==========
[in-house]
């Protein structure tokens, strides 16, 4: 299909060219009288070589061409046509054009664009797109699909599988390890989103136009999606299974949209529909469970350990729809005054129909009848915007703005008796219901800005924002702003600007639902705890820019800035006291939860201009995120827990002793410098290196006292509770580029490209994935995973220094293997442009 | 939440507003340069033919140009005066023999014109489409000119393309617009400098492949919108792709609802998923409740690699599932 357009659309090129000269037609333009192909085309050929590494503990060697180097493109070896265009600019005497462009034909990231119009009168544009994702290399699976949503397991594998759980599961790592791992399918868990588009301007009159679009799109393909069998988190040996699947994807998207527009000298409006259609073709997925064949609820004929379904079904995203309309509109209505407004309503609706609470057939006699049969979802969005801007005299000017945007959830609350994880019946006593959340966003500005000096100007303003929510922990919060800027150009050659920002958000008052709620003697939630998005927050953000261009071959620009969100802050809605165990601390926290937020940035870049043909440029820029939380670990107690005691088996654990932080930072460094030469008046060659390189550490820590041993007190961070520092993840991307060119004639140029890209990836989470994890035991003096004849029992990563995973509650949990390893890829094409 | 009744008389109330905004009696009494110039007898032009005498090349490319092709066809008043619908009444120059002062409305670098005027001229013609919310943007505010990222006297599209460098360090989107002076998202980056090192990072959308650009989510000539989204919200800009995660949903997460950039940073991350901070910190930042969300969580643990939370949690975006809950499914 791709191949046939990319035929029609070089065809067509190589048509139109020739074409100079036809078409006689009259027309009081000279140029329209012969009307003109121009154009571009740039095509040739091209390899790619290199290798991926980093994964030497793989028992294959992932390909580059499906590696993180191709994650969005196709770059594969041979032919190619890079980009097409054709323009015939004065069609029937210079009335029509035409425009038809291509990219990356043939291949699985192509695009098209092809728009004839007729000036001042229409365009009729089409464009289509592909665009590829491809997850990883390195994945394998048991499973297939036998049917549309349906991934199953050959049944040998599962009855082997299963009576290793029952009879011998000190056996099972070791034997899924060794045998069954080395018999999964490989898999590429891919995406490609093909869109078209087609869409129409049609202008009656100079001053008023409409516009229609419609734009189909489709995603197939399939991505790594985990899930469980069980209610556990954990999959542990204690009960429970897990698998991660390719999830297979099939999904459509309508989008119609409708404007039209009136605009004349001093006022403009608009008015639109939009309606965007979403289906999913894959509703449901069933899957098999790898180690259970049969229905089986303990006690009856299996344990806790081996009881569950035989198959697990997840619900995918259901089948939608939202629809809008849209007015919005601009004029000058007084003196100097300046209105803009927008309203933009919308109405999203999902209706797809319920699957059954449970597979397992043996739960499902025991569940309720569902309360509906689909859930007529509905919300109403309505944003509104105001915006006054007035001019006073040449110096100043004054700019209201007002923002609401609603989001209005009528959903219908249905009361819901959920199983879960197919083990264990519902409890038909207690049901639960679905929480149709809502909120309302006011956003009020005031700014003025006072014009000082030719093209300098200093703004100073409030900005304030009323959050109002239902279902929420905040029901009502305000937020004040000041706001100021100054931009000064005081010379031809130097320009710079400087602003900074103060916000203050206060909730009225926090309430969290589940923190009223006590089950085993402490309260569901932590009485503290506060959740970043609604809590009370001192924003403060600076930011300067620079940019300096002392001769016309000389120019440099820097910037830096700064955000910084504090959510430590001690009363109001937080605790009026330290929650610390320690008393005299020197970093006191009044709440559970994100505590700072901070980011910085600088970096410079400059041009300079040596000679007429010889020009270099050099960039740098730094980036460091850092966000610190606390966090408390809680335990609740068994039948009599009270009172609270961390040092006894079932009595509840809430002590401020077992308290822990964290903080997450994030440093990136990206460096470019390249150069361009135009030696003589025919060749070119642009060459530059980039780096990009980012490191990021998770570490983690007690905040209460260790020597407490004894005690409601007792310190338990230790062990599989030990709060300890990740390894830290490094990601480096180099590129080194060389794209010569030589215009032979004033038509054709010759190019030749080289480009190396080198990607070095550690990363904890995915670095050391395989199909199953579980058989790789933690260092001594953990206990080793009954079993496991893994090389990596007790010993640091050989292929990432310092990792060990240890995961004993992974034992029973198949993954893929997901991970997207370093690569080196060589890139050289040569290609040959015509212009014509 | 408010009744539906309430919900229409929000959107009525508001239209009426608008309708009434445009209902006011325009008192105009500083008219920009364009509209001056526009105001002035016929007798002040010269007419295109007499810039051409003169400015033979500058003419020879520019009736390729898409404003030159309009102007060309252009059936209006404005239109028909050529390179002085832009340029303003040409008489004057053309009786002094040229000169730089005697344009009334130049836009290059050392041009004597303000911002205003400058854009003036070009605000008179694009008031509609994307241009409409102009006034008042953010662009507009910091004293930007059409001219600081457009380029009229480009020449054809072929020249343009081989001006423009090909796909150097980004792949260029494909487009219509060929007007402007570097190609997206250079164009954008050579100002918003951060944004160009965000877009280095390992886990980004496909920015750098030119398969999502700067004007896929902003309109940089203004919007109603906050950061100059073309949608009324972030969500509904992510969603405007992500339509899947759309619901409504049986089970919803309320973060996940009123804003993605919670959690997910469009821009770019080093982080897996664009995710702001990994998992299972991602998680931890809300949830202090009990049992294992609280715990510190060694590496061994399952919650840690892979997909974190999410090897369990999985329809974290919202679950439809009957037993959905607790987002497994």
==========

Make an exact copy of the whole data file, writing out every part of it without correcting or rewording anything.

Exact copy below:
[in-house]
């Protein structure tokens, strides 16, 4: 299909060219009288070589061409046509054009664009797109699909599988390890989103136009999606299974949209529909469970350990729809005054129909009848915007703005008796219901800005924002702003600007639902705890820019800035006291939860201009995120827990002793410098290196006292509770580029490209994935995973220094293997442009 | 939440507003340069033919140009005066023999014109489409000119393309617009400098492949919108792709609802998923409740690699599932 357009659309090129000269037609333009192909085309050929590494503990060697180097493109070896265009600019005497462009034909990231119009009168544009994702290399699976949503397991594998759980599961790592791992399918868990588009301007009159679009799109393909069998988190040996699947994807998207527009000298409006259609073709997925064949609820004929379904079904995203309309509109209505407004309503609706609470057939006699049969979802969005801007005299000017945007959830609350994880019946006593959340966003500005000096100007303003929510922990919060800027150009050659920002958000008052709620003697939630998005927050953000261009071959620009969100802050809605165990601390926290937020940035870049043909440029820029939380670990107690005691088996654990932080930072460094030469008046060659390189550490820590041993007190961070520092993840991307060119004639140029890209990836989470994890035991003096004849029992990563995973509650949990390893890829094409 | 009744008389109330905004009696009494110039007898032009005498090349490319092709066809008043619908009444120059002062409305670098005027001229013609919310943007505010990222006297599209460098360090989107002076998202980056090192990072959308650009989510000539989204919200800009995660949903997460950039940073991350901070910190930042969300969580643990939370949690975006809950499914 791709191949046939990319035929029609070089065809067509190589048509139109020739074409100079036809078409006689009259027309009081000279140029329209012969009307003109121009154009571009740039095509040739091209390899790619290199290798991926980093994964030497793989028992294959992932390909580059499906590696993180191709994650969005196709770059594969041979032919190619890079980009097409054709323009015939004065069609029937210079009335029509035409425009038809291509990219990356043939291949699985192509695009098209092809728009004839007729000036001042229409365009009729089409464009289509592909665009590829491809997850990883390195994945394998048991499973297939036998049917549309349906991934199953050959049944040998599962009855082997299963009576290793029952009879011998000190056996099972070791034997899924060794045998069954080395018999999964490989898999590429891919995406490609093909869109078209087609869409129409049609202008009656100079001053008023409409516009229609419609734009189909489709995603197939399939991505790594985990899930469980069980209610556990954990999959542990204690009960429970897990698998991660390719999830297979099939999904459509309508989008119609409708404007039209009136605009004349001093006022403009608009008015639109939009309606965007979403289906999913894959509703449901069933899957098999790898180690259970049969229905089986303990006690009856299996344990806790081996009881569950035989198959697990997840619900995918259901089948939608939202629809809008849209007015919005601009004029000058007084003196100097300046209105803009927008309203933009919308109405999203999902209706797809319920699957059954449970597979397992043996739960499902025991569940309720569902309360509906689909859930007529509905919300109403309505944003509104105001915006006054007035001019006073040449110096100043004054700019209201007002923002609401609603989001209005009528959903219908249905009361819901959920199983879960197919083990264990519902409890038909207690049901639960679905929480149709809502909120309302006011956003009020005031700014003025006072014009000082030719093209300098200093703004100073409030900005304030009323959050109002239902279902929420905040029901009502305000937020004040000041706001100021100054931009000064005081010379031809130097320009710079400087602003900074103060916000203050206060909730009225926090309430969290589940923190009223006590089950085993402490309260569901932590009485503290506060959740970043609604809590009370001192924003403060600076930011300067620079940019300096002392001769016309000389120019440099820097910037830096700064955000910084504090959510430590001690009363109001937080605790009026330290929650610390320690008393005299020197970093006191009044709440559970994100505590700072901070980011910085600088970096410079400059041009300079040596000679007429010889020009270099050099960039740098730094980036460091850092966000610190606390966090408390809680335990609740068994039948009599009270009172609270961390040092006894079932009595509840809430002590401020077992308290822990964290903080997450994030440093990136990206460096470019390249150069361009135009030696003589025919060749070119642009060459530059980039780096990009980012490191990021998770570490983690007690905040209460260790020597407490004894005690409601007792310190338990230790062990599989030990709060300890990740390894830290490094990601480096180099590129080194060389794209010569030589215009032979004033038509054709010759190019030749080289480009190396080198990607070095550690990363904890995915670095050391395989199909199953579980058989790789933690260092001594953990206990080793009954079993496991893994090389990596007790010993640091050989292929990432310092990792060990240890995961004993992974034992029973198949993954893929997901991970997207370093690569080196060589890139050289040569290609040959015509212009014509 | 408010009744539906309430919900229409929000959107009525508001239209009426608008309708009434445009209902006011325009008192105009500083008219920009364009509209001056526009105001002035016929007798002040010269007419295109007499810039051409003169400015033979500058003419020879520019009736390729898409404003030159309009102007060309252009059936209006404005239109028909050529390179002085832009340029303003040409008489004057053309009786002094040229000169730089005697344009009334130049836009290059050392041009004597303000911002205003400058854009003036070009605000008179694009008031509609994307241009409409102009006034008042953010662009507009910091004293930007059409001219600081457009380029009229480009020449054809072929020249343009081989001006423009090909796909150097980004792949260029494909487009219509060929007007402007570097190609997206250079164009954008050579100002918003951060944004160009965000877009280095390992886990980004496909920015750098030119398969999502700067004007896929902003309109940089203004919007109603906050950061100059073309949608009324972030969500509904992510969603405007992500339509899947759309619901409504049986089970919803309320973060996940009123804003993605919670959690997910469009821009770019080093982080897996664009995710702001990994998992299972991602998680931890809300949830202090009990049992294992609280715990510190060694590496061994399952919650840690892979997909974190999410090897369990999985329809974290919202679950439809009957037993959905607790987002497994």